The Worm: Young bowler wows Eastmont Lanes
Saturday, February 16, 2013
It was just your average Saturday — Jan. 26 to be exact — when bowlers at East Wenatchee’s Eastmont Lanes began buzzing with excitement. Meredith Mead, 15, a ninth-grader at Eastmont Junior High, had 10 strikes in a row.
“Oh my gosh, it was so amazing,” said Michelle Baugher, the mother of Meredith and manager of Eastmont Lanes. “I was working and hadn’t been paying much attention. Somebody came up and said I should drop what I’m doing and go watch Meredith — she was on her way to maybe, just maybe, setting a record.”
She did. The young lifelong bowler and Saturday Junior League member rolled a 288, the highest youth game score on record — well, since back into the 1960s when the record-keeping began. She missed a perfect game of 300 by one measly spare.
And that, said her mom, really isn’t the amazing part. In her three-game series that day, Meredith bowled that remarkable 288, and then followed it up with a 222 and then a 194. Series total: 704, the highest series score for any junior on record and one of the highest series scores of any bowler — youth or adult — so far this season at Eastmont Lanes.
“We’re still a little bit shocked by all,” said Michelle. “A youth beating most of the adults? But for Meredith, bowling’s in her blood.”
Indeed. Meredith rolled her first bowling ball down an alley shortly after learning to walk. Her grandfather, Eastmont Lanes owner Tim Bowers, was a professional bowler. Her mom Michelle is bowling lanes manager. Sure, Meredith has sharpened her skills over the years. But let’s face facts — the girl was born to bowl.
The Worm wanted a quote from Meredith, but she’s fairly shy about her accomplishment. “She’d just say something like, ‘Oh, it was nothing,’” said her mom. “But to avid bowlers, this was really something. For many, a score like that is a once-in-a-lifetime event — something to really treasure, a real accomplishment.”
A burble from Irbil
Who’s checking out the Wenatchee World’s Facebook page? Well, aside from the thousands of Worm fans who can’t live without their weekly dose of wisdom and wonder, there’s our contingent from Iraq.
Huh? Yeah, you read that right. Most of this newspaper’s Facebook “likes” are from the U.S. — just under 7,600, if you must know — with most of those from cities and towns across the Pacific Northwest.
But the country with the second-highest tally is Iraq. Yep, even more than Mexico (25) and Canada (23).
OK, our Iraqi “likes” don’t add up to many — ranging from 35 to 45 depending on the day — but it still has our staff a bit surprised.
We figure our Facebook fans in the Middle East must be mostly American military, but a closer look shows there’s also a sprinkling of the resident population. Several are from Irbil, or Erbil, which is the country’s fourth-largest city. Maybe they have family here? Or they’re the Wenatchee Wild’s desert fan club?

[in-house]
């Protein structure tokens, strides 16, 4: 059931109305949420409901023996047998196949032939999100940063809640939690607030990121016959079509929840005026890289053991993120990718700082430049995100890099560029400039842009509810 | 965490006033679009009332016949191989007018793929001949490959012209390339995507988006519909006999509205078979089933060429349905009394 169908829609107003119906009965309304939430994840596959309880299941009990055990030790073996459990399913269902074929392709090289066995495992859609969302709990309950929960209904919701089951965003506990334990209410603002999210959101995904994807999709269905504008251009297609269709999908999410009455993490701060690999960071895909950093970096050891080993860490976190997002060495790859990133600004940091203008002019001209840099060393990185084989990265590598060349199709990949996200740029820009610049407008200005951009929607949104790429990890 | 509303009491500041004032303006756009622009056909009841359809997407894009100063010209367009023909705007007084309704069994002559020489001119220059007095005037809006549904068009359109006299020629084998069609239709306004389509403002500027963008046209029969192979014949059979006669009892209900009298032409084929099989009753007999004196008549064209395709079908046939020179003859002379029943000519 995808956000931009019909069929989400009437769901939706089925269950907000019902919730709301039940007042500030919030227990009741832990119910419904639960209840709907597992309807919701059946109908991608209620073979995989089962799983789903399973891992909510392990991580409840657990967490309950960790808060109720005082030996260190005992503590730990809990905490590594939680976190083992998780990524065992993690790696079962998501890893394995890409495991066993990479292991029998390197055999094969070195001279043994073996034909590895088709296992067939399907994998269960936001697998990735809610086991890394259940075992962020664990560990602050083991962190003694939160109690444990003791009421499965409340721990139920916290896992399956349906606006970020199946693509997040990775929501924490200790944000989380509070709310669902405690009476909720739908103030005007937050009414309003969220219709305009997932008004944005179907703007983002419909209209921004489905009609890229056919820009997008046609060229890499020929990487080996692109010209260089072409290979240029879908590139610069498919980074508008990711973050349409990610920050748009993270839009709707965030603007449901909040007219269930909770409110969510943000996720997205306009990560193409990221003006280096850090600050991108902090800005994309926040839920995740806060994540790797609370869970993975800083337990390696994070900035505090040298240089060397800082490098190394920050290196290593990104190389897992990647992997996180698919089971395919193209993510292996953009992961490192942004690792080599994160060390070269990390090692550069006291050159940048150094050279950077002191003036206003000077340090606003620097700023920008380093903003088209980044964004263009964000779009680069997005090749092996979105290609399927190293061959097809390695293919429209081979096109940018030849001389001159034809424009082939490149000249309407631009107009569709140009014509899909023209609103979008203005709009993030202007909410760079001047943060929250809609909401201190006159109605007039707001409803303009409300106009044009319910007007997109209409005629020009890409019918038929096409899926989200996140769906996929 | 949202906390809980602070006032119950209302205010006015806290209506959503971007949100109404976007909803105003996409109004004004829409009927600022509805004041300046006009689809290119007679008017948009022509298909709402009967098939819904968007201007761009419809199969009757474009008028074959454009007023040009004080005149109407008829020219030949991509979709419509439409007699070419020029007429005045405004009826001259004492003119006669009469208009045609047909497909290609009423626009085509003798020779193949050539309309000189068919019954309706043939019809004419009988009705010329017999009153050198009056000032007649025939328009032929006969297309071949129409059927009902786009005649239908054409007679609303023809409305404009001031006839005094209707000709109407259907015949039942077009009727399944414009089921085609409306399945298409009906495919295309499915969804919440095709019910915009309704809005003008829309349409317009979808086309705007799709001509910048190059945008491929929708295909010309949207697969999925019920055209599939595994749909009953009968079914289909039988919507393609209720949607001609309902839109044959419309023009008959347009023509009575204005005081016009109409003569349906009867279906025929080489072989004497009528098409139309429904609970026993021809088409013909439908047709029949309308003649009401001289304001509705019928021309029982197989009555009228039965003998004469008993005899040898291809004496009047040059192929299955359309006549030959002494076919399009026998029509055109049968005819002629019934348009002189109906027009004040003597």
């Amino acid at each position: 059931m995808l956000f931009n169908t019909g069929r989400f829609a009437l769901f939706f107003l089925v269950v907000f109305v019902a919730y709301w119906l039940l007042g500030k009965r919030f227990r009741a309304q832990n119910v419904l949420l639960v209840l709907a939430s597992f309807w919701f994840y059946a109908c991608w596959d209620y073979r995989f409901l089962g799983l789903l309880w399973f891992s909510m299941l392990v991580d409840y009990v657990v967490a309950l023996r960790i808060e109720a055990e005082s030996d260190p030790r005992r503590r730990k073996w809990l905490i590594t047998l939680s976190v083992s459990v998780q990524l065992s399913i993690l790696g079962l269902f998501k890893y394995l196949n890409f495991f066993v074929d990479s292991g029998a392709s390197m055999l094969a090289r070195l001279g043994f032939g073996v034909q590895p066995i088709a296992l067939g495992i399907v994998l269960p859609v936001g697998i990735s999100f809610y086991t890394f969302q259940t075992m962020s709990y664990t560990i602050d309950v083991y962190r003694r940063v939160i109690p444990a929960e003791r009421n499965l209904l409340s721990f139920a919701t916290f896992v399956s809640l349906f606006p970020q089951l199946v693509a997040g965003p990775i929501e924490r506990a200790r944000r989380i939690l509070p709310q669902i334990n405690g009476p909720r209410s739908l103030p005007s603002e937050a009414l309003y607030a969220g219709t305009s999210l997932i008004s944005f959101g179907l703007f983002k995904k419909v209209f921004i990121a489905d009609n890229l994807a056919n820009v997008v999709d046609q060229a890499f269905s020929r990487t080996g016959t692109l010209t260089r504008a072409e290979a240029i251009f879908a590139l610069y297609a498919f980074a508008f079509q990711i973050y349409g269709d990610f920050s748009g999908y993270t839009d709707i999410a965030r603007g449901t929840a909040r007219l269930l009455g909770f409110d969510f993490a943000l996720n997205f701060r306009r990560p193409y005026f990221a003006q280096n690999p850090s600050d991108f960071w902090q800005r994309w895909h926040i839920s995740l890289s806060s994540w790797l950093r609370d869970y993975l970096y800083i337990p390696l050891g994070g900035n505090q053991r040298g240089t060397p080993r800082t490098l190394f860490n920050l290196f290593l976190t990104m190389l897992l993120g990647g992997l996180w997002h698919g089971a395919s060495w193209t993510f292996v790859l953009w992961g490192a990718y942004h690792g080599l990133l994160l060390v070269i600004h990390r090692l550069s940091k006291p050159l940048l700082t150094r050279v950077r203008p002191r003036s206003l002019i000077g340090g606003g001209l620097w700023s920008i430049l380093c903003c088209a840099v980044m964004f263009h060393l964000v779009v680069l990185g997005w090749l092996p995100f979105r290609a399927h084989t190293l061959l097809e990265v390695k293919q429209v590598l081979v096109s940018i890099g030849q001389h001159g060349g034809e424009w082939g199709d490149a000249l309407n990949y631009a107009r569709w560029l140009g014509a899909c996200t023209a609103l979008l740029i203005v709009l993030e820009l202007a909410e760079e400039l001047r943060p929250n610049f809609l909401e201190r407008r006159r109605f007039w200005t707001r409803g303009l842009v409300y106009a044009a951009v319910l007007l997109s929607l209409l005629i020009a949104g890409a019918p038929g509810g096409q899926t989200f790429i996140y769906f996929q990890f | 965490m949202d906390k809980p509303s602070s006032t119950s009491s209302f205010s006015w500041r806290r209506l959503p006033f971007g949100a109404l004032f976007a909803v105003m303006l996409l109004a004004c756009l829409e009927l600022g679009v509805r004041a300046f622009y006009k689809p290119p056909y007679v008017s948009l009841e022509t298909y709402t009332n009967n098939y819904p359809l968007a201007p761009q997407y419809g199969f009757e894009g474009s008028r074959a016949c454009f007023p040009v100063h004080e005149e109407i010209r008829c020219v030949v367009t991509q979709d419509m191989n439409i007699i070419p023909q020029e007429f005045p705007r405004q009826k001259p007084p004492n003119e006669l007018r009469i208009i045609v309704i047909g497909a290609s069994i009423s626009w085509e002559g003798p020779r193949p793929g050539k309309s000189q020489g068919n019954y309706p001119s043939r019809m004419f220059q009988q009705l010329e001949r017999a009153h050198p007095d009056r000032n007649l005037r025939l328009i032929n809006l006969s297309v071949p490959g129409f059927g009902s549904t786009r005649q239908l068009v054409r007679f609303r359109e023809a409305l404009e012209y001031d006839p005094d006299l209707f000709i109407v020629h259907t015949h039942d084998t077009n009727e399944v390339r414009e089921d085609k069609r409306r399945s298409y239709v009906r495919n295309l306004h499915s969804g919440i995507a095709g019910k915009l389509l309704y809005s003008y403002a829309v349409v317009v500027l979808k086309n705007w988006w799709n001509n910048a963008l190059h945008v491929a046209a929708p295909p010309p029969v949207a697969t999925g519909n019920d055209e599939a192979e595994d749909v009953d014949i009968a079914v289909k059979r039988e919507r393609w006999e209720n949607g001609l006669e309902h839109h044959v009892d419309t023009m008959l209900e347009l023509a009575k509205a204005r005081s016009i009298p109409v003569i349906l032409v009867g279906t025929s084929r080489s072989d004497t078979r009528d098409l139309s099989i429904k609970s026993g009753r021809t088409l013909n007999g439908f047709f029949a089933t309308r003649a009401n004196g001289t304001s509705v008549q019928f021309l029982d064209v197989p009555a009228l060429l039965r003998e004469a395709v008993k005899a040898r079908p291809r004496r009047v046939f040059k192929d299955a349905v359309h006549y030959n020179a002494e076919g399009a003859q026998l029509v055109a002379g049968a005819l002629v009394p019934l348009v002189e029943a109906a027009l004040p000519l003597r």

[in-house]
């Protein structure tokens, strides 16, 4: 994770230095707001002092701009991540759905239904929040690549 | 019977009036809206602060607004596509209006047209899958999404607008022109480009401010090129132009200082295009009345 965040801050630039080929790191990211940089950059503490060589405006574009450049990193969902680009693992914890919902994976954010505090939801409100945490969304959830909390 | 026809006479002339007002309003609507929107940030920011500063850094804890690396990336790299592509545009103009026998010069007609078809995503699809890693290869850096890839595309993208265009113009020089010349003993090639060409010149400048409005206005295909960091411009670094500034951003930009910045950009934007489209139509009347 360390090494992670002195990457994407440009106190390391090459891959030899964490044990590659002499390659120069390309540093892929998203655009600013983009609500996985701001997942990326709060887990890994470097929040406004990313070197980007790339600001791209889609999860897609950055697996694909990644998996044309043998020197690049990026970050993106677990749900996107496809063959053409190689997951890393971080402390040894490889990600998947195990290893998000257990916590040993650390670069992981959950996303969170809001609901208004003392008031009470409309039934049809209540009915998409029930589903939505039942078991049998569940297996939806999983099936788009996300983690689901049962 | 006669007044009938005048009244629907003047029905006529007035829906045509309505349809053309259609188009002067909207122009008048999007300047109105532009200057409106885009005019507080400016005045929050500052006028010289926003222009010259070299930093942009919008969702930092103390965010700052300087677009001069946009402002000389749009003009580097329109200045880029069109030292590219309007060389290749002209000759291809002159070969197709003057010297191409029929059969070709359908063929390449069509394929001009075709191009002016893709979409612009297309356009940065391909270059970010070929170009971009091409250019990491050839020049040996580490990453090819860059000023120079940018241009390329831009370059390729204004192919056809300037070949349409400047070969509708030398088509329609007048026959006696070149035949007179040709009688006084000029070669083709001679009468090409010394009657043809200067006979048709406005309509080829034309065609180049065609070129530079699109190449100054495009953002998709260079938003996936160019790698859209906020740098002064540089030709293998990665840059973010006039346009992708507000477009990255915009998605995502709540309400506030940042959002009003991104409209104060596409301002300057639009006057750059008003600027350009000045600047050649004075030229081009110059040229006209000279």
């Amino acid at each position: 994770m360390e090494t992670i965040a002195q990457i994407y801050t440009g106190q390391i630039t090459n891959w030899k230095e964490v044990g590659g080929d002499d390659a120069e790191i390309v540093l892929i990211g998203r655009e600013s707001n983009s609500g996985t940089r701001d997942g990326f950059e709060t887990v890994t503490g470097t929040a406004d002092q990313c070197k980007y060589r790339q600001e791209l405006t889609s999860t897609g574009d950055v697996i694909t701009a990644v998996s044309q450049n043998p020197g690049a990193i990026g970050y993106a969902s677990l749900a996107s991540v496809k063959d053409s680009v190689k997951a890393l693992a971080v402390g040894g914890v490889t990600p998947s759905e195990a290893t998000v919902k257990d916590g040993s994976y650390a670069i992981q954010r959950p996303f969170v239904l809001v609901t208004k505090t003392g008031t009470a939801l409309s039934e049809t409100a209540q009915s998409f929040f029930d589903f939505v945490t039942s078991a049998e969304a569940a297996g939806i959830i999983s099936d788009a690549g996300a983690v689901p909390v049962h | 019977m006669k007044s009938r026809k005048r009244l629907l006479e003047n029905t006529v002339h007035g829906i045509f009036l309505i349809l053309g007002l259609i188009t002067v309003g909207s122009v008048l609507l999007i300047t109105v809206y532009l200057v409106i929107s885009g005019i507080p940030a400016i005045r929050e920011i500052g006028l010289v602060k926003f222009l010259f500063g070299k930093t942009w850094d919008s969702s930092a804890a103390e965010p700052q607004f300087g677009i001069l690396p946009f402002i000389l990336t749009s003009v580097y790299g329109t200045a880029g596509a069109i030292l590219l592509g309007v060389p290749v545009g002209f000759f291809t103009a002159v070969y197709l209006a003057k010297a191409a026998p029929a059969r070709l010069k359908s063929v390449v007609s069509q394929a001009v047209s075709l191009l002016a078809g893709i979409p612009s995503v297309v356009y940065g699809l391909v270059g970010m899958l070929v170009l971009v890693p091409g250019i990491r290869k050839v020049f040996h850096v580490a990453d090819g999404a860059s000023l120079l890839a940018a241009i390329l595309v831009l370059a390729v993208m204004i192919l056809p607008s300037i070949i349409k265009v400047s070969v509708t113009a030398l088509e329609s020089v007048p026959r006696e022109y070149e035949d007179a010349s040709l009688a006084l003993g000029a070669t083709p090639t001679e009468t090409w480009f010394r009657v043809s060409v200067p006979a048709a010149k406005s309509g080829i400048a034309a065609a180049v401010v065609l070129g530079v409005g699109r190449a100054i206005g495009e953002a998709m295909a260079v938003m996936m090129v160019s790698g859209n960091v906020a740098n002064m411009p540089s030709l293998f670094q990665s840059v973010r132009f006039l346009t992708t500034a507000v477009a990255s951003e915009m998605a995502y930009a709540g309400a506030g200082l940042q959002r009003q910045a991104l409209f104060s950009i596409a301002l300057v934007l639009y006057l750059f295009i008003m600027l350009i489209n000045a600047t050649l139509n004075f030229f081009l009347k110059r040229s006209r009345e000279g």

In case you’re keeping tabs, most of this newspaper’s Facebook followers speak English (about 7,400) as their primary language. But 83 use Spanish, nine Arabic and seven French.
See? The World goes global.
Kansas City here we come
Probably few Wenatchee residents made it to Kansas City last week. But some of the city’s ideas for growth and livability definitely made the trip to the Heart of America.
Allison Williams, the city’s executive services director, reported that a process used last year to gather community opinions and ideas for revitalizing South Wenatchee was under discussion at a “smart growth conference” in Kansas City. The “I Imagine” process, used here with much success, let people’s imaginations run wild with possibilities. It uncovered lots of good suggestions for making South Wenatchee a better place to live.
Apparently, the process has legs. Two presenters at the KC conference were Erin Simmons and Joel Mills, reps from the American Institute of Architects who were team leaders here for a portion of the South Wenatchee redesign project. In their KC talk, they used the I Imagine process as a good example of involving community members to shape their futures.
“Sometimes, here in Wenatchee, we think we’re so isolated,” Williams wrote in an email. “But, my, how word can travel. Last week, we were being talked about positively in Kansas City for our own community engagement efforts.”
She added, “How cool is that?
By the way, the South Wenatchee project is moving along. The final AIA report arrived — full of ideas and recommendations — on the mayor’s desk a couple of weeks ago with city discussion to unfold in coming months. Also, further planning is about to begin on transportation and economics of the area, according to Williams.
This week’s Worm was compiled by World reporter and blogger Mike Irwin. Got a tip? Email email@example.com.
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